WAYNE Gretzky was never the biggest, strongest or fastest guy on the ice. A lanky figure with a gentle smile, he didn’t look much like his NHL counterparts. But somehow Gretzky ascended to become a legend of the sport. So what is it that helped make ‘The Great One’ great?
In a career spanning twenty years Gretzky stacked 61 official NHL records, (60 of which he still holds), including the most goals (1,016) and most assists (2,223). He’s won the Stanley Cup four times with the Edmonton Oilers and won the Hart Trophy, the league MVP award, on a record nine occasions.
When it comes to ice hockey, there’s Wayne Gretzky — light years — and then everyone else.
The word ‘legacy’ is sometimes overused when reflecting upon the achievements of our sporting heroes, but few compare to the legacy left by Gretzky.
Looking back, it’s not his records or accolades he’s most proud of though. It’s the effort he put in.
“People ask me all the time, if someone said ‘How would you like to be remembered?’ I always say the same thing: I played a lot of bad games but I know in my heart that I played hard every single game,” Gretzky told Fox Sports Australia.
“People came up to me and they said ‘You worked hard out there,’ and to me, that’s the biggest compliment I can get.”
Canada’s favourite son had many great mentors throughout his playing career, like his father Walter, and ‘Mr Hockey’ Gordie Howe — who tragically passed away just this month.
However Gretzky credits his grandparents for instilling in him the grit and determination that would make him a legend.
“I probably got that from my grandparents,” Gretzky said.
“My grandfather [Tony] was from Belarus, part of the Soviet Union at the time. In 1920 he came over with my grandmother [Mary] who was from Warsaw, and they both went to North America.
“They both worked through to their early 80s. They had a farm, and they did all their own farming, so I think the work ethic that I had as a player was inherited from my grandparents.”
That farm is where a young Gretzky would watch ice hockey on TV with his family. It’s also where he first pulled on the skates and picked up his stick.
Greatness would soon follow as he rocketed through the junior ranks and made his professional debut at the age of 17 in the WHA (now defunct), before joining the Oilers in the NHL the very next year and creating NHL history playing for Edmonton, the Los Angeles Kings, St Louis Blues and New York Rangers.
Even after his playing days, he continues to be an ambassador for the sport, currently visiting Australia for the USA vs Canada Ice Hockey Classic that bears his name.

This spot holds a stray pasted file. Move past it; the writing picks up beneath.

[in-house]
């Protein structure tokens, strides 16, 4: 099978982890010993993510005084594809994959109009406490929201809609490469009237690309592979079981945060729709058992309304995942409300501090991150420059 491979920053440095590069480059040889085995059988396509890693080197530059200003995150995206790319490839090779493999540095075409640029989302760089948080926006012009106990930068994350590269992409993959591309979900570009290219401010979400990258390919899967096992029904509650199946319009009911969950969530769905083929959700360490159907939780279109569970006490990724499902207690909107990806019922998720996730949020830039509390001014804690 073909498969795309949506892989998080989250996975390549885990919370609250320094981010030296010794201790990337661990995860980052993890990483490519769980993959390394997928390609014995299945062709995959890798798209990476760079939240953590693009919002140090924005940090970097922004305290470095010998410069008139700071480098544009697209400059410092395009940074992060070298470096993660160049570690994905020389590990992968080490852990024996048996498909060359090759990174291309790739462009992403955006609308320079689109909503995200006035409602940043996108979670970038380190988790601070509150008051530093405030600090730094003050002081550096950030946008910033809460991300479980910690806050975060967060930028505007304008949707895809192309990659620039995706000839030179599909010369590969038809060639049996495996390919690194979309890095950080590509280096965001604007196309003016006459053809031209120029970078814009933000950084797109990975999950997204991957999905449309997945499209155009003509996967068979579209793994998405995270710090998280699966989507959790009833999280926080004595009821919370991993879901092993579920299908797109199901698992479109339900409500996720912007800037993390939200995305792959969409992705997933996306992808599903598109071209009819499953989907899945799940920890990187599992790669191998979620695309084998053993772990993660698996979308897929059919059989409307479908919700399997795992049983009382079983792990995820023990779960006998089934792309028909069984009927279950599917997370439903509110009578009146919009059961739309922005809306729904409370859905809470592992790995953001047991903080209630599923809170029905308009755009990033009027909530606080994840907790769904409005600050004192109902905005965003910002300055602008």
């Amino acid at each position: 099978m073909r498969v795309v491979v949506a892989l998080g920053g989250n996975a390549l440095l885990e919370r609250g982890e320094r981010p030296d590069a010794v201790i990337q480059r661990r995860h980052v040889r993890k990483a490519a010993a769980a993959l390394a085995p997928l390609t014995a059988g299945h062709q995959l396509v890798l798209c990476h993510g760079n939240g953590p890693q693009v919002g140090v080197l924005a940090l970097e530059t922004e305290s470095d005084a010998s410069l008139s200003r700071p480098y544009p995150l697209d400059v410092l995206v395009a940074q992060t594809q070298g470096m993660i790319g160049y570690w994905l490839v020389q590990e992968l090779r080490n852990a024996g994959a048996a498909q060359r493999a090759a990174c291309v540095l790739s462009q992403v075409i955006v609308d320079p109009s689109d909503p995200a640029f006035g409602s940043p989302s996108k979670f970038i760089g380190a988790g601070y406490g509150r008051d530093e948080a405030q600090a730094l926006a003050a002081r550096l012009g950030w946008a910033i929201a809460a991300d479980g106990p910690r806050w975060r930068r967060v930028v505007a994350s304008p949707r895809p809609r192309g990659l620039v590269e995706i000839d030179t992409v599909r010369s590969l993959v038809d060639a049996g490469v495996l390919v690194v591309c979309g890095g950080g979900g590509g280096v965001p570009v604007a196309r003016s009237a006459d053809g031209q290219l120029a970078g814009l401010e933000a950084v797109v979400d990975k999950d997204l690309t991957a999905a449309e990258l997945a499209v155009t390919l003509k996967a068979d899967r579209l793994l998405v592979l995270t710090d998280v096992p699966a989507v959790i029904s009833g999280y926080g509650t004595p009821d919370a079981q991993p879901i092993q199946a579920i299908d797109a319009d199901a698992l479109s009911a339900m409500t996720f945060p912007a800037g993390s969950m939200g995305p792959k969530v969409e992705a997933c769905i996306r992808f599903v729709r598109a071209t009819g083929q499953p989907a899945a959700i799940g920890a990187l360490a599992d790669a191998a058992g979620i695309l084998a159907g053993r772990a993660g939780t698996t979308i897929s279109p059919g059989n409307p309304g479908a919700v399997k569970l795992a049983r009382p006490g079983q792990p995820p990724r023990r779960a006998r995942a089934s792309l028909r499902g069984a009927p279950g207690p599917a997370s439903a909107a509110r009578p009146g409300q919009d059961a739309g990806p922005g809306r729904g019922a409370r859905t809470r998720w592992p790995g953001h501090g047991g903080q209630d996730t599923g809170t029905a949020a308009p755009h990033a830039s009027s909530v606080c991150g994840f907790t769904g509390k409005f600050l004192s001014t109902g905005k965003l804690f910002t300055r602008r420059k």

“Hockey has been so good to me in my life and everything I have is because of hockey, so I think that we can help promote the game and get everyone to see how great of a sport it really is,” Gretzky said.
“The game fares well in colder climate places. Kids in Canada can skate on lakes and ponds in the winter and it doesn’t cost parents any money. But we’re getting much bigger now with San Jose, LA, Anaheim, more kids are playing, and the first pick in the NHL Draft this week will be from Phoenix, Arizona [Auston Matthews], which nobody ever thought would be possible.
“So it’s growing, it just takes time and hopefully twenty years from now, people over here are going to say ‘Wow, this is a fun sport’.”
Gretzky said getting more kids to watch and play ice hockey is what will help it grow Down Under. He also praised Australia’s first (and only) NHL draftee Nathan Walker for helping that cause.
“I heard he plays hard and he has some great abilities, and had a strong season [with Washington Capitals affiliated AHL team Hershey Bears]. It only helps our sport,” Gretzky said.
Sydney fans will be in for a treat Saturday night when Gretzky takes to the ice in a four-on-four exhibition prior to the main event.
The five-stop Australian tour has already been a hit in Melbourne, Perth, and Adelaide, with Sydney and Brisbane the final games left on the schedule.
Gretzky has also brought along his 25-year-old son Ty, a keen player himself who now works for his dad’s hockey camps and is expected to play in Sydney.
As for what ‘The Great One’ will get up to in his downtime while in town, just don’t expect golf to be on his itinerary, despite his son-in-law Dustin Johnson’s triumph at the US Open last week.
“I don’t get any golf tips,” Gretzky said.
“My golf upside is about as good as his hockey upside… which is not very good.”
Wayne Gretzky will be at the Qudos Bank Arena for the USA vs Canada Ice Hockey Classic.
Rod Laver Arena, Melbourne: Friday 17 June, 2016
Perth Arena, Perth: Saturday 18 June, 2016
Adelaide Entertainment Centre, Adelaide: Friday 24 June, 2016
Qudos Bank Arena, Sydney: Saturday 25 June, 2016
Brisbane Entertainment Centre, Brisbane: Saturday 2 July, 2016
Toronto Maple Leafs select Arizona-born Auston Matthews as no. 1 pick
ON the heels of the NHL expanding into Las Vegas, the Toronto Maple Leafs are pinning their future on Arizona-born centre Auston Matthews.
Amid chants of “Go Leafs, Go!” the 18-year-old from Scottsdale was selected by Toronto with the first pick in the NHL draft Friday night. Though the Maple Leafs had kept their decision under wraps since winning the draft lottery in April, Matthews was the expected choice.